With its rough sandstone exterior, round widow’s peak tower and gargoyle embellishments, the spooky appearance of Franklin Castle in Ohio rivals the scary stories that surround it. Those who have been brave enough to go inside have witnessed an eerie woman in black staring outside the lonely tower window. In addition, they’ve heard the sounds of children crying and have seen doors slam and lights spin and flicker all throughout the house. The reason for the haunting is simple: The Tiedemann Family who called the mansion home at the turn of the century experienced grave sadness while living there. All four of Hans Tiedemann's children, his mother, his niece and his mistress passed away inside the castle’s walls.
This story is certainly not for the faint of heart and still remains one of the most horrifying tales in Louisiana history. The LaLaurie Mansion, which sits in historic New Orleans, once belonged to Parisian socialite Madame Delphine LaLaurie. To guests of her lavish parties, she seemed to have the perfect life, with well-behaved daughters, a doting husband and very respectful slaves. What they didn’t see was the ghastly torture she would inflict on everyone inside the house. Despite whispers around town, the residents weren’t abreast on the mistreatment of the slaves until a fire broke out in 1834. Fire fighters discovered a horrible torture chamber in her attic where over a dozen slaves were found chained to the wall and stuffed in cages with body parts and grisly souvenirs found scattered on the ground. In addition to these 12, Delphine kept her cook chained to the stove and repetitively beat her daughters if they were out of line. Although she fled to Paris without paying for her crimes, thousands of visitors can’t help but feel her presence when they tour the mansion’s notorious attic.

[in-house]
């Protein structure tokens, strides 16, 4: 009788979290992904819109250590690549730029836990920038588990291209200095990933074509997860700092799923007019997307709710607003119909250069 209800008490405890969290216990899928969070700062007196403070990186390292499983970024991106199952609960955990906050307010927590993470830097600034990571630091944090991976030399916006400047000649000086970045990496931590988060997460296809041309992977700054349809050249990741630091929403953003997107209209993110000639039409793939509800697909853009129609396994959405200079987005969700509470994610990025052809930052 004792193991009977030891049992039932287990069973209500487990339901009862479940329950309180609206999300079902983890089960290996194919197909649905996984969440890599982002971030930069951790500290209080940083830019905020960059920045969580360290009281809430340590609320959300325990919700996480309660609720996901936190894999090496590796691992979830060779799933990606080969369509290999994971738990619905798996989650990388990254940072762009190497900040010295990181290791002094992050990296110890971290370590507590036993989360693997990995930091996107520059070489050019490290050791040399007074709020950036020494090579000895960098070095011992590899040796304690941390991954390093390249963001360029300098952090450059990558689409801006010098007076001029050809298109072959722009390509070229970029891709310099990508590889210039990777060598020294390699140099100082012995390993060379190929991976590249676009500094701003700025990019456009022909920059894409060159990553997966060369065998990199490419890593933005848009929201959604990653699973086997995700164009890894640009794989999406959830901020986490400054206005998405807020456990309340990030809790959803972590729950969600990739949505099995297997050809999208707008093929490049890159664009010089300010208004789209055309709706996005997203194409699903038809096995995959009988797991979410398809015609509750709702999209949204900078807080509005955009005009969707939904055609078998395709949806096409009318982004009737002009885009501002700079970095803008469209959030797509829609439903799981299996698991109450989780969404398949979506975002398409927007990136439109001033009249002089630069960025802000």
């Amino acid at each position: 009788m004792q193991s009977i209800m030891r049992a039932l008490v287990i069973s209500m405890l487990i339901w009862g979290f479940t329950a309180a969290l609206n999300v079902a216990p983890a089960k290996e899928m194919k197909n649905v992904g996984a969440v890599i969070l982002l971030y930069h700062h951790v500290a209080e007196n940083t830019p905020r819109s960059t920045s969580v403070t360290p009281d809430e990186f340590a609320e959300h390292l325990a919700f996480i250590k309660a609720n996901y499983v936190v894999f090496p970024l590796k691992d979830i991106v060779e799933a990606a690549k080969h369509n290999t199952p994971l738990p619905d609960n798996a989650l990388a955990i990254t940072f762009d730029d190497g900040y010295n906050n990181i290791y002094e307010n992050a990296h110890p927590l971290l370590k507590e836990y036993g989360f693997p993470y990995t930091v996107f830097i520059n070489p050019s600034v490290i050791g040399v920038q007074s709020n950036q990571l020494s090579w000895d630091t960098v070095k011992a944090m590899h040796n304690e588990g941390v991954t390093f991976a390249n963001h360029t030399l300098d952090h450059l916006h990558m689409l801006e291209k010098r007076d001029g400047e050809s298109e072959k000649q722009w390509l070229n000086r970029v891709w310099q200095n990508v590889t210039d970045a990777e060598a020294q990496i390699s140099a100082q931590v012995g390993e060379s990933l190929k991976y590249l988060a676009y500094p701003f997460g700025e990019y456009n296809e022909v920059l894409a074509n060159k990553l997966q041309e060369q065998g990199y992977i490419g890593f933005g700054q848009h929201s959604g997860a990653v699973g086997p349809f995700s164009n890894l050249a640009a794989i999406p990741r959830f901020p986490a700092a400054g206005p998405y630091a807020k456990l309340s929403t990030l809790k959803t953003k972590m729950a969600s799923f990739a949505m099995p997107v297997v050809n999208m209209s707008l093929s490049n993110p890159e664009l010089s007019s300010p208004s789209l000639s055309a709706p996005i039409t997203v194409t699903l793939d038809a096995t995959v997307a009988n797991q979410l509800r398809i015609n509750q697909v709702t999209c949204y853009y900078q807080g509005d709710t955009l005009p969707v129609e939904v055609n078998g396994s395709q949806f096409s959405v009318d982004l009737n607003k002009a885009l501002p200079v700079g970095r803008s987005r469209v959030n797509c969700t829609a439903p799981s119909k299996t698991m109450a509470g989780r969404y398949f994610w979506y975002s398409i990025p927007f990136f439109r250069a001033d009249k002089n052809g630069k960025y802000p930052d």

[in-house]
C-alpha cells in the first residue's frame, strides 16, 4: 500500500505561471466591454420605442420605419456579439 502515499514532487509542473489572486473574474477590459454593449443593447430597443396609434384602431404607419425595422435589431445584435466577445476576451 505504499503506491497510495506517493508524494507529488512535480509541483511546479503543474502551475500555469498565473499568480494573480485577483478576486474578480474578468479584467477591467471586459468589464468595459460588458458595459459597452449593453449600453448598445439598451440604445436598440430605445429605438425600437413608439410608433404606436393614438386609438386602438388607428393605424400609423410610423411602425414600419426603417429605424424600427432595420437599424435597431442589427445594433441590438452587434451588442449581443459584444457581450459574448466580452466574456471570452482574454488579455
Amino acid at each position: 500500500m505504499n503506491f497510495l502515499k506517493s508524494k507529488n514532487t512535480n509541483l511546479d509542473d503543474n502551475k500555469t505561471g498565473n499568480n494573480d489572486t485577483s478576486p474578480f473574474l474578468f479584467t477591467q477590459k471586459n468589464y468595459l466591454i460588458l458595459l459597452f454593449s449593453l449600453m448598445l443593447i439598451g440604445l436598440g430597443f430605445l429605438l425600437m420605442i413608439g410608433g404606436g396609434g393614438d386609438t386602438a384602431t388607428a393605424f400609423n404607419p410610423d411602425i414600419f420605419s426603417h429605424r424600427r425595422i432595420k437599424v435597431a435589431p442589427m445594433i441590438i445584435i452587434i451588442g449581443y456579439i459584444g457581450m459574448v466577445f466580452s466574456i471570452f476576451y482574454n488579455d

The Sowden House - California
Not only is the Sowden House in California haunted, it’s also for sale. You could take residence with LA’s most famous spirit for a mere $4.79 million. Even though it’s just a rumor, people believe that it’s the place Elizabeth Short, or the Black Dahlia, was murdered in 1947. Another one of the country's most cryptic unsolved crimes, the prime suspect, Dr. George Hill Hodel, took residence in this mansion. Even Steve Hodel, the grandson of Dr. George Hodel, believes his grandfather murdered Short by cutting her body in half in the basement of the house. Despite cadaver dogs picking up the smell of human remains, the evil doctor was never prosecuted. Guests and potential buyers of the home still report seeing shadows of bodies and hearing the sound of chains against the cold basement floor.
We’ve all heard the nursery rhyme depicting the grim murder that took place in 1892 in Falls River, Massachusetts. "Lizzie Borden took an axe / And gave her mother forty whacks. / When she saw what she had done, / She gave her father forty-one." This macabre song was sung to children for centuries, and truthfully depicts one of the state’s most ill-famed murders. Just as the rhyme portrays, Lizzie Borden was arrested for the murder of her stepmother and father, who she clubbed 30 times with a household hatchet. There has been plenty of speculation as to whether or not she actually did it, but the house remains haunted with the spirits of poor Abby and Andrew. The house is now a working museum and bed and breakfast, although we wouldn’t advise actually sleeping there.